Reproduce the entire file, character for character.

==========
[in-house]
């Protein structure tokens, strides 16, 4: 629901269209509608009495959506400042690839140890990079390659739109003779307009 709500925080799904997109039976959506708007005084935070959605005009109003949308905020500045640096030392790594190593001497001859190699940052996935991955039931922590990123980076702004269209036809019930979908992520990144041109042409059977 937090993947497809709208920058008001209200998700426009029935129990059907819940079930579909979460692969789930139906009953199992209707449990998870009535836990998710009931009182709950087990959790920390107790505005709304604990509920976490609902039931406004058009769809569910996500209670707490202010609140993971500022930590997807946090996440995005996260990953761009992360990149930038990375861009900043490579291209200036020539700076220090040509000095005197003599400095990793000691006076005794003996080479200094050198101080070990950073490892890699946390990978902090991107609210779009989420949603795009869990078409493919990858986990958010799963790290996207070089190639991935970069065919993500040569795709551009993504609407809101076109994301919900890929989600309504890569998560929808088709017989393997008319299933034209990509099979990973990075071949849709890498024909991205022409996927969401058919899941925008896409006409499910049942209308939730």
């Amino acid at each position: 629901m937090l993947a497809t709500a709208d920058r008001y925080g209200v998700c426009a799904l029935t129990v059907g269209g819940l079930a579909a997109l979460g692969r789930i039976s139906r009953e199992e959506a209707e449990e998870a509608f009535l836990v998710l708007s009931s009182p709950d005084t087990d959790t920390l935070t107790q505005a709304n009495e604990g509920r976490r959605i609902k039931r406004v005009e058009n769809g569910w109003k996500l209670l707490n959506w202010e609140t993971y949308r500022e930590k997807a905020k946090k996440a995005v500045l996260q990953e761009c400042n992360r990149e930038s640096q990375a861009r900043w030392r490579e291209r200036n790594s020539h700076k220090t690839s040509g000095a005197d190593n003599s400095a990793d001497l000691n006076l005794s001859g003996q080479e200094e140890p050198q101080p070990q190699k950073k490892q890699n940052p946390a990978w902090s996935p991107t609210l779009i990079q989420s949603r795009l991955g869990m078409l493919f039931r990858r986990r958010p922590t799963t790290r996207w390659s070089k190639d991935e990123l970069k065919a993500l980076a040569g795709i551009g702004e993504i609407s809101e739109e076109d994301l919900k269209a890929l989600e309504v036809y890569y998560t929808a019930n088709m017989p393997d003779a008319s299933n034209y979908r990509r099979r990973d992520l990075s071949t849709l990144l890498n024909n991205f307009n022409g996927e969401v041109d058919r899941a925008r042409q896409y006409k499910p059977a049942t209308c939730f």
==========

[in-house]
């Protein structure tokens, strides 16, 4: 629901269209509608009495959506400042690839140890990079390659739109003779307009 709500925080799904997109039976959506708007005084935070959605005009109003949308905020500045640096030392790594190593001497001859190699940052996935991955039931922590990123980076702004269209036809019930979908992520990144041109042409059977 937090993947497809709208920058008001209200998700426009029935129990059907819940079930579909979460692969789930139906009953199992209707449990998870009535836990998710009931009182709950087990959790920390107790505005709304604990509920976490609902039931406004058009769809569910996500209670707490202010609140993971500022930590997807946090996440995005996260990953761009992360990149930038990375861009900043490579291209200036020539700076220090040509000095005197003599400095990793000691006076005794003996080479200094050198101080070990950073490892890699946390990978902090991107609210779009989420949603795009869990078409493919990858986990958010799963790290996207070089190639991935970069065919993500040569795709551009993504609407809101076109994301919900890929989600309504890569998560929808088709017989393997008319299933034209990509099979990973990075071949849709890498024909991205022409996927969401058919899941925008896409006409499910049942209308939730």
């Amino acid at each position: 629901m937090l993947a497809t709500a709208d920058r008001y925080g209200v998700c426009a799904l029935t129990v059907g269209g819940l079930a579909a997109l979460g692969r789930i039976s139906r009953e199992e959506a209707e449990e998870a509608f009535l836990v998710l708007s009931s009182p709950d005084t087990d959790t920390l935070t107790q505005a709304n009495e604990g509920r976490r959605i609902k039931r406004v005009e058009n769809g569910w109003k996500l209670l707490n959506w202010e609140t993971y949308r500022e930590k997807a905020k946090k996440a995005v500045l996260q990953e761009c400042n992360r990149e930038s640096q990375a861009r900043w030392r490579e291209r200036n790594s020539h700076k220090t690839s040509g000095a005197d190593n003599s400095a990793d001497l000691n006076l005794s001859g003996q080479e200094e140890p050198q101080p070990q190699k950073k490892q890699n940052p946390a990978w902090s996935p991107t609210l779009i990079q989420s949603r795009l991955g869990m078409l493919f039931r990858r986990r958010p922590t799963t790290r996207w390659s070089k190639d991935e990123l970069k065919a993500l980076a040569g795709i551009g702004e993504i609407s809101e739109e076109d994301l919900k269209a890929l989600e309504v036809y890569y998560t929808a019930n088709m017989p393997d003779a008319s299933n034209y979908r990509r099979r990973d992520l990075s071949t849709l990144l890498n024909n991205f307009n022409g996927e969401v041109d058919r899941a925008r042409q896409y006409k499910p059977a049942t209308c939730f």